Kids & Teens with Diabetes
My 18-year-old nephew was diagnosed three years ago with insulin-dependent diabetes. I would be very grateful for advice on two fronts, for my nephew and for my sister. Since his diagnosis, my nephew, ''Charlie'', has been in a state of denial, anger, and withholding around his diabetes. He can go for - apparently - days without testing, refuses to share his numbers with my sister, and went through a period some months ago when his lows, followed by nights of drinking beer with his buddies, brought on seizures on three occaisons requiring EMT attention. He briefly had his driver's license suspended, as required by law, but it has been reinstated. Now he is so worried about lows that he is running high all the time, really high, dangerously, chronically high. He takes his long-acting insulin at night but not the short- acting during the day. He thinks his docs are worthless, hates the medical establishment, doesn't think he has a problem, feels worse every day, refuses therapy, refuses to talk about is, refuses help. Many of his friends don't even know he's diabetic. He clearly has gaps in his diabetic care education and doesn't know how to manage his numbers. And he's supposed to be leaving for college in the fall. So that's problem number one. The seccond issue concerns my sister, who - understandably - is distraught much of the time. My brother-in-law, a brilliant cerebral guy, thinks Charlie is ''smart and will work it out'' and that my sister is a ''worry-wart.'' So he's not much help at all, and just makes my sister feel more alone, more upset. Because Charlie is now 18, he is no longer required to seek medical attention or to reveal his test results to mys sister. She needs a support system (lives in another major metropolitan area far from family) and counseling and community, and my nephew certainly needs support before he brings damage to himself that is irreversible. Any ideas about how to help either Charlie or my sister would be very much appreciated. Very worried aunt/sister
What he's going through is common for diabetic teens, although on the extreme end. I was 19 when I was diagnosed with Type 1 diabetes and went through years of the same emotions: anger, frustration, feeling alone, withholding, etc. For me and many others I have known, the only person who can change your habits and manage your chronic disease is yourself, but having others with the same disease who you can talk to makes a huge difference. When non-diabetics pushed me to make changes or share information about readings, it made me feel more angry and more likely to keep things to myself because they couldn't understand what I was going through, was laden with judgement, and reinforced that I couldn't live a normal life because of my disease. Pushing Charlie to go to therapy could be making matters worse by reminding him that he won't be a normal teenager in many ways. He needs to want to take better care of himself and be empowered with tools to do so, and be supported by addressing his anger and fear, rather than his family forcing control on him.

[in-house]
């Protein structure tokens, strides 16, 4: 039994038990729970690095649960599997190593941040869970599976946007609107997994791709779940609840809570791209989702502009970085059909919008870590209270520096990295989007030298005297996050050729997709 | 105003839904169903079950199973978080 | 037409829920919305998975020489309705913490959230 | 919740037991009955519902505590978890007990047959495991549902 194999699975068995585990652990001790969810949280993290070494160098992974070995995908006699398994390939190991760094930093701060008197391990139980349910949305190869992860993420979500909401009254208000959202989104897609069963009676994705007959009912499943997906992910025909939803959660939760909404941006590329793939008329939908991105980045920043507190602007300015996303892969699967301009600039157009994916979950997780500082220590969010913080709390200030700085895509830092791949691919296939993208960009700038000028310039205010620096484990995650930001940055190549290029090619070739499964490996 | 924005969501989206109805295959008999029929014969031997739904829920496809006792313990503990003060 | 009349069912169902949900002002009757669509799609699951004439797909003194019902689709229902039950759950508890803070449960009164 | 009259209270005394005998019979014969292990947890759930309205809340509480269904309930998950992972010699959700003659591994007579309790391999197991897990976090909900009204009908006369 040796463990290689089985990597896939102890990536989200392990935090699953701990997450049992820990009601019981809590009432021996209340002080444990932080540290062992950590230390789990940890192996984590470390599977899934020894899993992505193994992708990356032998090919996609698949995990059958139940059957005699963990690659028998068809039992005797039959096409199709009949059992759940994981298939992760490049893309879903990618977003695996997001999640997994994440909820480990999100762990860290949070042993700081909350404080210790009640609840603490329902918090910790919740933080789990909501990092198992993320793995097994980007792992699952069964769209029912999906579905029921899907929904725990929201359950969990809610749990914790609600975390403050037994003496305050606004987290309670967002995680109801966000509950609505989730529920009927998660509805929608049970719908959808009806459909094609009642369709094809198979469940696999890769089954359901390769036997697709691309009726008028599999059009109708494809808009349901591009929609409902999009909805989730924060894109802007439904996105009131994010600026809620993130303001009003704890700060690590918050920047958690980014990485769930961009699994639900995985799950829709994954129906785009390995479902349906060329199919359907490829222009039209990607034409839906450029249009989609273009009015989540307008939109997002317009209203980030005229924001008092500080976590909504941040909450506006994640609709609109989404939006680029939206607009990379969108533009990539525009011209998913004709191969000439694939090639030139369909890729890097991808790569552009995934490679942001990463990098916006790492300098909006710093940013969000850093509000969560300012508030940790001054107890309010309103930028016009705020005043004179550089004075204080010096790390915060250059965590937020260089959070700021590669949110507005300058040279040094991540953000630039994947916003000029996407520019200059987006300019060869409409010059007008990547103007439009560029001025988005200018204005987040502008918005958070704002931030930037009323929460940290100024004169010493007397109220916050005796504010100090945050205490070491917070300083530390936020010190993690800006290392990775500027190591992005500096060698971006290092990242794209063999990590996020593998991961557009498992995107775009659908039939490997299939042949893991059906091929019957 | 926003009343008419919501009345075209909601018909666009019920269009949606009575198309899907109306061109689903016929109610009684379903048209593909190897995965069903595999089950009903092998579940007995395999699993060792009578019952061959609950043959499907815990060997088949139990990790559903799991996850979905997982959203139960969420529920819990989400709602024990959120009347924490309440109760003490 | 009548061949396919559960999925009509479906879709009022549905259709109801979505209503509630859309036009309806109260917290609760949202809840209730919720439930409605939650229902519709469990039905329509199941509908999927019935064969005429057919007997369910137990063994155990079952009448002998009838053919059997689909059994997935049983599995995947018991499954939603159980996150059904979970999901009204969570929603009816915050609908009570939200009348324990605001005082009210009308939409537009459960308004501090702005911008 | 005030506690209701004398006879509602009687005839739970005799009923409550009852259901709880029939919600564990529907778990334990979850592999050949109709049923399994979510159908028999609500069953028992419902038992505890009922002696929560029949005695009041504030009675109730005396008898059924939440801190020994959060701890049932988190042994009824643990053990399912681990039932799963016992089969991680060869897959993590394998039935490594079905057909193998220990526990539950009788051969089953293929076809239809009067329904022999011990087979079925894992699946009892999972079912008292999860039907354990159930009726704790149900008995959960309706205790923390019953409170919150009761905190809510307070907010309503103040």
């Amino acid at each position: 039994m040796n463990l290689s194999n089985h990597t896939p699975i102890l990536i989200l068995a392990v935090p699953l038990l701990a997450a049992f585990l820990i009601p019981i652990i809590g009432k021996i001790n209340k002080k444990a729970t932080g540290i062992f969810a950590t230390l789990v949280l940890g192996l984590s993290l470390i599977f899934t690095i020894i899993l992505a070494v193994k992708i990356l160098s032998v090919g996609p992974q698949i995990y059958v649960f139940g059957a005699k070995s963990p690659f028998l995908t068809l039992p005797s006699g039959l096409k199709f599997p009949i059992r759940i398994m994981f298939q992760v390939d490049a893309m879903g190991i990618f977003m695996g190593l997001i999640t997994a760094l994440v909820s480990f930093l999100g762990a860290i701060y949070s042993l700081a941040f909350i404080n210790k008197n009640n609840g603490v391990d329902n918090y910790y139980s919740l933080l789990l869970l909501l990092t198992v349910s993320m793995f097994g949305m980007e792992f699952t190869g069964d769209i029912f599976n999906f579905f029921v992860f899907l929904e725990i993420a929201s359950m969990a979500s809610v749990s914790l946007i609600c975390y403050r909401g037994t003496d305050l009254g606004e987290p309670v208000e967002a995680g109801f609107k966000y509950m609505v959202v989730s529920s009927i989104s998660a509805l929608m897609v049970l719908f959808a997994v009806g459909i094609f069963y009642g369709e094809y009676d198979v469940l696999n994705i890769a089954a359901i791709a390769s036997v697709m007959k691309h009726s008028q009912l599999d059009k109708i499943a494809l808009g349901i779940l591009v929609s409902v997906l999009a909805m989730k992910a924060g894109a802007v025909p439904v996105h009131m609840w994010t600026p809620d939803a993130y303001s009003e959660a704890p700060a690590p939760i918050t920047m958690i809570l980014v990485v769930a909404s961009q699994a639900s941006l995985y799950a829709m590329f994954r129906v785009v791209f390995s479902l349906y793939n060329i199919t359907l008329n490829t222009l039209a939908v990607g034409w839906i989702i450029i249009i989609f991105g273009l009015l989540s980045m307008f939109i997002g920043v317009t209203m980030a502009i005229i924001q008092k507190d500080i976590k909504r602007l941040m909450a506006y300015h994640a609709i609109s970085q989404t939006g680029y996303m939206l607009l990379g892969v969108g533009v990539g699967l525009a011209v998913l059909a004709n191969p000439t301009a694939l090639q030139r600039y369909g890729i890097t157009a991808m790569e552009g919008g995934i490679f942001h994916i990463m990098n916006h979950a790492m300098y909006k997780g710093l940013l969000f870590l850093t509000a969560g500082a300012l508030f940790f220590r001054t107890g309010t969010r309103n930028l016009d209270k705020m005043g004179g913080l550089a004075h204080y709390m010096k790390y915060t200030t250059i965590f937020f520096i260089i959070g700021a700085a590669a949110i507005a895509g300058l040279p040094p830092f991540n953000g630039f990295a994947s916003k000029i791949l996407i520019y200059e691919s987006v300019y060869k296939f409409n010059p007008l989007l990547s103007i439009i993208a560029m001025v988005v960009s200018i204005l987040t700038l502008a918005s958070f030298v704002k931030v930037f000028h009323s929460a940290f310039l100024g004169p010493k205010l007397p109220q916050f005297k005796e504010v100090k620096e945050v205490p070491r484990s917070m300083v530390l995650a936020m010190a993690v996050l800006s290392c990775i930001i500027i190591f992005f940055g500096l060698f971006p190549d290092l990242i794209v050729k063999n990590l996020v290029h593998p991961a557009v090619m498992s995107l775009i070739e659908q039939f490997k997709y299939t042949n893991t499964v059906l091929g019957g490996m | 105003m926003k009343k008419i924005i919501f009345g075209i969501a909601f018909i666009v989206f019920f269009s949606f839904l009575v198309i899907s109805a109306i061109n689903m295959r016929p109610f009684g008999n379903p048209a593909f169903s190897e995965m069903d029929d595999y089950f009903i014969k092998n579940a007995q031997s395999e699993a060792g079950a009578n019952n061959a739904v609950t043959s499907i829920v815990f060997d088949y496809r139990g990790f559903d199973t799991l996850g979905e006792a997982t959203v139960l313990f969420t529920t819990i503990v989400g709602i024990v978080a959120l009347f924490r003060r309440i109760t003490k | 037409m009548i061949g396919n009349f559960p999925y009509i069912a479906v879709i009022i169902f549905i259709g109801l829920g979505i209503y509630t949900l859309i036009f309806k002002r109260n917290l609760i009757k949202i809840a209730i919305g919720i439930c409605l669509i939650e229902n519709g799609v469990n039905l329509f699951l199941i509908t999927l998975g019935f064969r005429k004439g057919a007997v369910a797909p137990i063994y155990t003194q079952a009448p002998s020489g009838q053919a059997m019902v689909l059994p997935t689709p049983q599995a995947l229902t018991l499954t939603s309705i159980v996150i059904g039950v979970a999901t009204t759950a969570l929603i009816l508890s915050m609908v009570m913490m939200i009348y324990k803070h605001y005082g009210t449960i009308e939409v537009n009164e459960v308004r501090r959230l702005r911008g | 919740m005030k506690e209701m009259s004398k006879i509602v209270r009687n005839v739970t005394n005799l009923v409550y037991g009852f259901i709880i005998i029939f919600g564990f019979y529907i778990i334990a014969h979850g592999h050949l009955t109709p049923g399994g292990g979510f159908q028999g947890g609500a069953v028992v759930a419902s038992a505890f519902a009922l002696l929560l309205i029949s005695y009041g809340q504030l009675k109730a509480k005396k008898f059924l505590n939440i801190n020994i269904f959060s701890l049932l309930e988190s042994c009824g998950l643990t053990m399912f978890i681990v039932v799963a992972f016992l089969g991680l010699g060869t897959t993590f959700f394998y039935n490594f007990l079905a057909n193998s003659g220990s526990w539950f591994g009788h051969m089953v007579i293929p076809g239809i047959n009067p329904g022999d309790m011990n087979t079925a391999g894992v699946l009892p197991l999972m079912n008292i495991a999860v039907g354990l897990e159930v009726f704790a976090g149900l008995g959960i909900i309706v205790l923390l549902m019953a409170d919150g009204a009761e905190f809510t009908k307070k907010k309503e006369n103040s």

Is your nephew's health care team good? Could he be getting better support from them, or elsewhere? From experience, there is a huge disparity in health care, support, and education for diabetics. Places like UCSF and some other large facilities have really good diabetes educators who can address his management, and have experience with adolescents coming to terms with their diabetes. He can also be connected to networks (via his healthcare team or a number of orgs), where he could meet other diabetics his age who understand what he's going through and have figured out how to balance being diabetic and a teenager.
Your sister should seek out resources through the ADA or many online forums to support her as a parent of a young diabetic, and maybe she can get advice on other strategies parents have used. Ultimately though, it's going to be Charlie who makes a change for himself. I went through periods throughout my 20s where I took excellent care of myself, and where I did not - these ebbs and flows are common for many young diabetics. My mother tried to push me to take leave from college, not study abroad, and a number of other things because she was not confident in my ability to care for myself - all of her pushing made me react negatively. My father (also a Type1 diabetic) believed that I would figure it out when I had to and would learn to survive on my own, and he was absolutely right. I'm not saying that Charlie's behavior is healthy or smart, or that I as a parent now would be ok with it, but giving him some space (and resources) to make better choices could yield better results. 13 years as a T1
My heart goes out to you and your family. Diabetes is a horrible illness that requires daily monitoring and vigilance. I would say your sister is NOT a worry wort! Diabetes type 1 is nothing to trifle with and as you stated, there are some very dangerous consequences to having very low or high blood sugar. It sounds like your nephew is willing to take at least some insulin, in the form of a somewhat long acting one at night. What I would recomend is getting on Lantus. Lantus is a fantastic insulin that needs to be only injected once and it lasts 24hrs. He will have less peaks and valleys with Lantus. Second, he needs to wear an emergency alert bracelet stating he has type 1 diabetes. This is paramount in case of emergency. These 2 simple things should hopefully keep your nephew a bit safer. Best wishes. a concerned nurse